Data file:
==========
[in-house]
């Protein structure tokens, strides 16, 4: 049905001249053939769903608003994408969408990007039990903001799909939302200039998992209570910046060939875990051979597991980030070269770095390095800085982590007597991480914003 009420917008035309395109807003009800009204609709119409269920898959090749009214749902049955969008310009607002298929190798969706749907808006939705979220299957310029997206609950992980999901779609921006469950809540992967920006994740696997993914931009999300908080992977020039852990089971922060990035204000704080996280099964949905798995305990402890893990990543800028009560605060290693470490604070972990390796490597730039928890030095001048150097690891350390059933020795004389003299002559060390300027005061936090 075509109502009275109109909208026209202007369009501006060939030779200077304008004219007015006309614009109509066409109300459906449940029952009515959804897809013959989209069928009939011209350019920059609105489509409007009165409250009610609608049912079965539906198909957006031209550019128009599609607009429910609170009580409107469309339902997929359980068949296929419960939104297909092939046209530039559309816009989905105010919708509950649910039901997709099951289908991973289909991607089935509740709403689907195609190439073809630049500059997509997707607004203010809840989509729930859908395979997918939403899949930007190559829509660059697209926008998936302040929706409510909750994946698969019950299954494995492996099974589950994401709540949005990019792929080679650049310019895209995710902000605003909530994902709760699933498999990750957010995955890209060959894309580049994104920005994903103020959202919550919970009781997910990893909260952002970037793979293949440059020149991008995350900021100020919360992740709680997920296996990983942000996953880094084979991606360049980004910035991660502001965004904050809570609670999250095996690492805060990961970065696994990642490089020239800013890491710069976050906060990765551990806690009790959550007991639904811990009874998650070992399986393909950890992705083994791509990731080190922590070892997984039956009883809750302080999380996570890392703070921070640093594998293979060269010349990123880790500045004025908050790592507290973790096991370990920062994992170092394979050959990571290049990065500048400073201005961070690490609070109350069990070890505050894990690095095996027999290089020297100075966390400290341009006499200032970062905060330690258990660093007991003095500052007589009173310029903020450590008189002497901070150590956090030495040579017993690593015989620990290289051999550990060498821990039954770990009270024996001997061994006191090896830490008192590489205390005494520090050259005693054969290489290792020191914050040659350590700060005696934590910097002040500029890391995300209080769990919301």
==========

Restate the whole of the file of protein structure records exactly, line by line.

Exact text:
[in-house]
């Protein structure tokens, strides 16, 4: 049905001249053939769903608003994408969408990007039990903001799909939302200039998992209570910046060939875990051979597991980030070269770095390095800085982590007597991480914003 009420917008035309395109807003009800009204609709119409269920898959090749009214749902049955969008310009607002298929190798969706749907808006939705979220299957310029997206609950992980999901779609921006469950809540992967920006994740696997993914931009999300908080992977020039852990089971922060990035204000704080996280099964949905798995305990402890893990990543800028009560605060290693470490604070972990390796490597730039928890030095001048150097690891350390059933020795004389003299002559060390300027005061936090 075509109502009275109109909208026209202007369009501006060939030779200077304008004219007015006309614009109509066409109300459906449940029952009515959804897809013959989209069928009939011209350019920059609105489509409007009165409250009610609608049912079965539906198909957006031209550019128009599609607009429910609170009580409107469309339902997929359980068949296929419960939104297909092939046209530039559309816009989905105010919708509950649910039901997709099951289908991973289909991607089935509740709403689907195609190439073809630049500059997509997707607004203010809840989509729930859908395979997918939403899949930007190559829509660059697209926008998936302040929706409510909750994946698969019950299954494995492996099974589950994401709540949005990019792929080679650049310019895209995710902000605003909530994902709760699933498999990750957010995955890209060959894309580049994104920005994903103020959202919550919970009781997910990893909260952002970037793979293949440059020149991008995350900021100020919360992740709680997920296996990983942000996953880094084979991606360049980004910035991660502001965004904050809570609670999250095996690492805060990961970065696994990642490089020239800013890491710069976050906060990765551990806690009790959550007991639904811990009874998650070992399986393909950890992705083994791509990731080190922590070892997984039956009883809750302080999380996570890392703070921070640093594998293979060269010349990123880790500045004025908050790592507290973790096991370990920062994992170092394979050959990571290049990065500048400073201005961070690490609070109350069990070890505050894990690095095996027999290089020297100075966390400290341009006499200032970062905060330690258990660093007991003095500052007589009173310029903020450590008189002497901070150590956090030495040579017993690593015989620990290289051999550990060498821990039954770990009270024996001997061994006191090896830490008192590489205390005494520090050259005693054969290489290792020191914050040659350590700060005696934590910097002040500029890391995300209080769990919301």